Finally: A vaccine for herpes simplex

Brett Smith for – @ParkstBrett

From polio to smallpox, vaccines have gone a long way in eradicating many of the world’s diseases, but some viruses remain stubbornly untreatable with vaccines.

The herpes simplex virus is one of those viruses currently without an effective vaccine, and researchers at the Howard Hughes Medical Institute (HHMI) in Chevy Chase, Maryland have recently announced the development of a promising new candidate that was developed through unconventional logic.

According to a report published in the journal eLife, the vaccine was developed by essentially overlooking the most obvious target – a protein on the virus’ surface called glycoprotein D (gD-2).

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“We have a very promising new candidate for herpes,” said study author William Jacobs, an HHMI investigator at the Albert Einstein College of Medicine, “but this might also be a good candidate as a vaccine vector for other mucosal diseases, particularly HIV and tuberculosis.”

A G-D vaccine

The new vaccine was found to work against the two most typical forms of herpes that cause cold sores (HSV-1) and genital ulcers (HSV-2). Both viruses infect the body’s nerve cells, where they can sit inactive for years until symptoms come back. The new vaccine is the first to counteract this kind of dormant infection.

“With herpes sores you continually get them,” Jacobs said. “If our vaccine works in humans as it does in mice, administering it early in life could completely eliminate herpes latency.”

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Earlier attempts to develop a herpes vaccine have centered on gD, a protein that allows the pathogen to pass in and out of cells, as well as spread from cell-to-cell. The protein also solicits a strong antibody response a large number of experts in the field believe is needed to create immunity. However, previous work on a gD-based vaccine has not proven effective.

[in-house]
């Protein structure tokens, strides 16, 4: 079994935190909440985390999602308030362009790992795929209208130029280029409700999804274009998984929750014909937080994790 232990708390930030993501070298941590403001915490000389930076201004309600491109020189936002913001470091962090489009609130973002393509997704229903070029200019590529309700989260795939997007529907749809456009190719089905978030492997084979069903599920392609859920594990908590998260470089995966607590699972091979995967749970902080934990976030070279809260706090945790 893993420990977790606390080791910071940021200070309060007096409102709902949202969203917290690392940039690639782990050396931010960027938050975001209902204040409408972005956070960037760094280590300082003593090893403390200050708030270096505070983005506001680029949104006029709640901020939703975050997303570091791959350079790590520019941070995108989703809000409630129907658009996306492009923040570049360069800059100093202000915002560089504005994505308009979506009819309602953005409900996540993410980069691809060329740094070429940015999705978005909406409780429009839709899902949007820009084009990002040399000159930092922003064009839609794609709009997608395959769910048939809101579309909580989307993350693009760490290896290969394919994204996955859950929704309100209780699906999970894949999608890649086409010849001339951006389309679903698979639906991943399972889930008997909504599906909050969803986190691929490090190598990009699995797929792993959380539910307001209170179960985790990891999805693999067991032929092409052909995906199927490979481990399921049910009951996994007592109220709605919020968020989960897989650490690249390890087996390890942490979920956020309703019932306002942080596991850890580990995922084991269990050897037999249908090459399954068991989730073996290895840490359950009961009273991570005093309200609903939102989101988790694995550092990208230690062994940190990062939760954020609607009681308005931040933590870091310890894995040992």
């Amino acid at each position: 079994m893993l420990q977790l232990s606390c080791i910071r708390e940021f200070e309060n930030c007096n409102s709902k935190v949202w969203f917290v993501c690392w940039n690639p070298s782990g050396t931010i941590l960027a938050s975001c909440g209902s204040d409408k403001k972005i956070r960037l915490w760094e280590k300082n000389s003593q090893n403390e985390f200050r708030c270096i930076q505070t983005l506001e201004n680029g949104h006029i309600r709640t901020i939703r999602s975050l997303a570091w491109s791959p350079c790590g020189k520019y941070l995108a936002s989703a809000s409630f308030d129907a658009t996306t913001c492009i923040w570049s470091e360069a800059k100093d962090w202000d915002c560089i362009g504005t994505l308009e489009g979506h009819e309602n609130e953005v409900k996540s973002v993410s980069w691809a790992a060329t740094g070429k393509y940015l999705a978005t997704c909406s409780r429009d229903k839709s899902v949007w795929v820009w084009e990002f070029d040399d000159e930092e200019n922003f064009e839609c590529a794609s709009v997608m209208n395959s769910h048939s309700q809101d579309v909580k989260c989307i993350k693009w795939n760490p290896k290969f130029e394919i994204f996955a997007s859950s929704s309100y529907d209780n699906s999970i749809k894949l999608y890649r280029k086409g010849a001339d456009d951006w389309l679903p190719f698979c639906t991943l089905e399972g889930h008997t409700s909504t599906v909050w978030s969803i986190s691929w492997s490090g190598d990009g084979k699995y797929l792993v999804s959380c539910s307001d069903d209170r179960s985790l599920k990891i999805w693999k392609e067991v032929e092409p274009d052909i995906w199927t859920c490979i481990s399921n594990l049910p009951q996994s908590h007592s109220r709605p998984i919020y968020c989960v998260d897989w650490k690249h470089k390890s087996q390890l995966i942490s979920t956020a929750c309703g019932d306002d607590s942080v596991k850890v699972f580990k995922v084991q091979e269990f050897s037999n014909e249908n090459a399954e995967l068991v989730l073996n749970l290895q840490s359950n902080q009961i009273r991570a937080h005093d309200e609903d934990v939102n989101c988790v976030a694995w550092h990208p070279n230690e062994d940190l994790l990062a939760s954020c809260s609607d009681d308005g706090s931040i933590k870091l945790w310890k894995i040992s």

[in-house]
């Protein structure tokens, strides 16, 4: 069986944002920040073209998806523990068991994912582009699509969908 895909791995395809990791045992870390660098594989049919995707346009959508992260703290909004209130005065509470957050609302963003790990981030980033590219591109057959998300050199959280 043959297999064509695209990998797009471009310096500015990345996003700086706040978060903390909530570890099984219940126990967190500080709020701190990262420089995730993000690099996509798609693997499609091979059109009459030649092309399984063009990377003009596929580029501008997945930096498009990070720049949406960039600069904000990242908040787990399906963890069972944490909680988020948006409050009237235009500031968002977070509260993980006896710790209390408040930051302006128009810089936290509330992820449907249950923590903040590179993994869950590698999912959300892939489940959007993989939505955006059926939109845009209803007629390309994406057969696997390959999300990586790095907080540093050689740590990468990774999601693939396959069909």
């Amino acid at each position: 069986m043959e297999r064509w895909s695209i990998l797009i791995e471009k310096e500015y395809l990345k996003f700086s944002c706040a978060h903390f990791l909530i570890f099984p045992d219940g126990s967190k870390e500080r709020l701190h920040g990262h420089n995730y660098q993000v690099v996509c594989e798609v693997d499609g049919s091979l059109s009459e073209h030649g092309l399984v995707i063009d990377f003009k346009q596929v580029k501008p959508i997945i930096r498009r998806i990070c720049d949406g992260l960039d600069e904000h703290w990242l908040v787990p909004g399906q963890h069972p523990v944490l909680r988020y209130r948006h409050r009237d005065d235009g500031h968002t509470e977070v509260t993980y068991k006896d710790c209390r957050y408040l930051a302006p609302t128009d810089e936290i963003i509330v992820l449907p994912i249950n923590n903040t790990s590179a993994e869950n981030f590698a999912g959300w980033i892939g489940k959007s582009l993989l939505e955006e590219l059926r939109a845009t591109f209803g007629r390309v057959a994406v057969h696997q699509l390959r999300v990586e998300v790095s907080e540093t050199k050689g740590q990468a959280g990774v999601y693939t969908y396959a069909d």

“It was necessary to shake the field up and go another route,” said study author Betsy Herold, a virologist and infectious disease physician at the Albert Einstein College of Medicine.

To work around gD, the study team engineered a version of the virus without that protein.

“Once we had this mutant in our hands,” Herold said, “it was a logical, scientifically driven hypothesis to say, ‘This strain would be 100 percent safe and might elicit a very different immune response than the gD subunit vaccines that have been tried.’”

Once the team was able to deliver an HSV-2 virus without gD into a cell line, it replicated abundantly in the cells, but was unable to infect new cells because it lacked that key protein. The team watched as the infected cells became “little factories for making viral proteins” that spurred the immune system to produce antibodies to HSV-2, Harold said.

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The vaccine totally immunized two typical strains of lab mice against HSV-2 when tested with virus intra-vaginally or on the epidermis. The team also could not detect the virus in vaginal washes four days after the test and, more importantly, virus was not found in nerve tissue, where HSV often hides in a dormant form. Protection against HSV-1, which shares substantial homology with HSV-2, was also shown in both models. The vaccine created no adverse health effects in a group of mice with seriously jeopardized immune systems, showing the vaccine’s overall safety.

The team speculated that gD, which brings about a strong immune response, may actually overwhelm the immune system, causing it to “not see” other components of the virus that could be targeted.

“Herpes is a pretty smart little virus,” Herold said. “It has multiple immune evasion strategies and this is one of many.”


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